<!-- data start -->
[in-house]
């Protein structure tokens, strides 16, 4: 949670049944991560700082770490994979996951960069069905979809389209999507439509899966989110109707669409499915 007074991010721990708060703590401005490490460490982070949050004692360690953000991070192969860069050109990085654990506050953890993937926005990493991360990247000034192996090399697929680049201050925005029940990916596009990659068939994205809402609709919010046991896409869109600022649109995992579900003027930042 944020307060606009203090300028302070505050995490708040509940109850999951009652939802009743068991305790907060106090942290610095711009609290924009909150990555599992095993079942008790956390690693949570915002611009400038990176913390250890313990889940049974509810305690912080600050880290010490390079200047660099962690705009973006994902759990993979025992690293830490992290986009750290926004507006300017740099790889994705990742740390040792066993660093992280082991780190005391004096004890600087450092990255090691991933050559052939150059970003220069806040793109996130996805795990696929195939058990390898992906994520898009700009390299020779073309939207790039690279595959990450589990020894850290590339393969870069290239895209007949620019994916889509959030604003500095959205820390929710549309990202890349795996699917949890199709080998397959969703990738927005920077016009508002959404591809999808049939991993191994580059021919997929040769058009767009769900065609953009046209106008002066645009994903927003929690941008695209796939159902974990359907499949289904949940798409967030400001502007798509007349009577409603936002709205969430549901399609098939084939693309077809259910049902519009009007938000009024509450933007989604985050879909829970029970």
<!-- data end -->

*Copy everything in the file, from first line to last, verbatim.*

[in-house]
């Protein structure tokens, strides 16, 4: 949670049944991560700082770490994979996951960069069905979809389209999507439509899966989110109707669409499915 007074991010721990708060703590401005490490460490982070949050004692360690953000991070192969860069050109990085654990506050953890993937926005990493991360990247000034192996090399697929680049201050925005029940990916596009990659068939994205809402609709919010046991896409869109600022649109995992579900003027930042 944020307060606009203090300028302070505050995490708040509940109850999951009652939802009743068991305790907060106090942290610095711009609290924009909150990555599992095993079942008790956390690693949570915002611009400038990176913390250890313990889940049974509810305690912080600050880290010490390079200047660099962690705009973006994902759990993979025992690293830490992290986009750290926004507006300017740099790889994705990742740390040792066993660093992280082991780190005391004096004890600087450092990255090691991933050559052939150059970003220069806040793109996130996805795990696929195939058990390898992906994520898009700009390299020779073309939207790039690279595959990450589990020894850290590339393969870069290239895209007949620019994916889509959030604003500095959205820390929710549309990202890349795996699917949890199709080998397959969703990738927005920077016009508002959404591809999808049939991993191994580059021919997929040769058009767009769900065609953009046209106008002066645009994903927003929690941008695209796939159902974990359907499949289904949940798409967030400001502007798509007349009577409603936002709205969430549901399609098939084939693309077809259910049902519009009007938000009024509450933007989604985050879909829970029970």